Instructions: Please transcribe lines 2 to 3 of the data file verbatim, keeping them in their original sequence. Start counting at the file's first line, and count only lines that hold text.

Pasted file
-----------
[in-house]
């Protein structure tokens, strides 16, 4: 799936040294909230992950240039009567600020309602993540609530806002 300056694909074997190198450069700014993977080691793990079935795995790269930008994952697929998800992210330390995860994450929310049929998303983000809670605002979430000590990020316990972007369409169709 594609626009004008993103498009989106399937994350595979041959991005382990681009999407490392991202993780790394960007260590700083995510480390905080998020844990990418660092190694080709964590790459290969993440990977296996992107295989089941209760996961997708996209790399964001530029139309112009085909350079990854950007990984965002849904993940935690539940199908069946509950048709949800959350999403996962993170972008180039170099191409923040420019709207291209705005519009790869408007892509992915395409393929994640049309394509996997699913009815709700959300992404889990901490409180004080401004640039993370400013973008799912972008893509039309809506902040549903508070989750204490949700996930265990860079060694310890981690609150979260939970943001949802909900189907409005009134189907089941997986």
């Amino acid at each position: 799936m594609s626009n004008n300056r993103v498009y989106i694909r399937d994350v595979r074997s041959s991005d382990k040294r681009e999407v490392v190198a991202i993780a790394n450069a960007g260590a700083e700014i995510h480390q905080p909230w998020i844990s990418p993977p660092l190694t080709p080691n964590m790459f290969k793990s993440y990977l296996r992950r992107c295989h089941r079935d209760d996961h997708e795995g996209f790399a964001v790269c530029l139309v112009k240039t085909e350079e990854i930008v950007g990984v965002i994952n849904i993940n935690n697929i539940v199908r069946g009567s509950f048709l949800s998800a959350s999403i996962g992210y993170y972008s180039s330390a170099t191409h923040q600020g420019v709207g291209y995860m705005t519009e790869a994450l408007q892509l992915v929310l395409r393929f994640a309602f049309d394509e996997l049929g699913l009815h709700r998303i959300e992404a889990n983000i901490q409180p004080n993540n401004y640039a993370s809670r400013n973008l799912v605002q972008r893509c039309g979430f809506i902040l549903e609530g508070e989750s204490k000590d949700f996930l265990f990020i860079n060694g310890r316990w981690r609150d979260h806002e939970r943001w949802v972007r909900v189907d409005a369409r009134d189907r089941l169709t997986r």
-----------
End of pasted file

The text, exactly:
């Protein structure tokens, strides 16, 4: 799936040294909230992950240039009567600020309602993540609530806002 300056694909074997190198450069700014993977080691793990079935795995790269930008994952697929998800992210330390995860994450929310049929998303983000809670605002979430000590990020316990972007369409169709 594609626009004008993103498009989106399937994350595979041959991005382990681009999407490392991202993780790394960007260590700083995510480390905080998020844990990418660092190694080709964590790459290969993440990977296996992107295989089941209760996961997708996209790399964001530029139309112009085909350079990854950007990984965002849904993940935690539940199908069946509950048709949800959350999403996962993170972008180039170099191409923040420019709207291209705005519009790869408007892509992915395409393929994640049309394509996997699913009815709700959300992404889990901490409180004080401004640039993370400013973008799912972008893509039309809506902040549903508070989750204490949700996930265990860079060694310890981690609150979260939970943001949802909900189907409005009134189907089941997986």
């Amino acid at each position: 799936m594609s626009n004008n300056r993103v498009y989106i694909r399937d994350v595979r074997s041959s991005d382990k040294r681009e999407v490392v190198a991202i993780a790394n450069a960007g260590a700083e700014i995510h480390q905080p909230w998020i844990s990418p993977p660092l190694t080709p080691n964590m790459f290969k793990s993440y990977l296996r992950r992107c295989h089941r079935d209760d996961h997708e795995g996209f790399a964001v790269c530029l139309v112009k240039t085909e350079e990854i930008v950007g990984v965002i994952n849904i993940n935690n697929i539940v199908r069946g009567s509950f048709l949800s998800a959350s999403i996962g992210y993170y972008s180039s330390a170099t191409h923040q600020g420019v709207g291209y995860m705005t519009e790869a994450l408007q892509l992915v929310l395409r393929f994640a309602f049309d394509e996997l049929g699913l009815h709700r998303i959300e992404a889990n983000i901490q409180p004080n993540n401004y640039a993370s809670r400013n973008l799912v605002q972008r893509c039309g979430f809506i902040l549903e609530g508070e989750s204490k000590d949700f996930l265990f990020i860079n060694g310890r316990w981690r609150d979260h806002e939970r943001w949802v972007r909900v189907d409005a369409r009134d189907r089941l169709t997986r």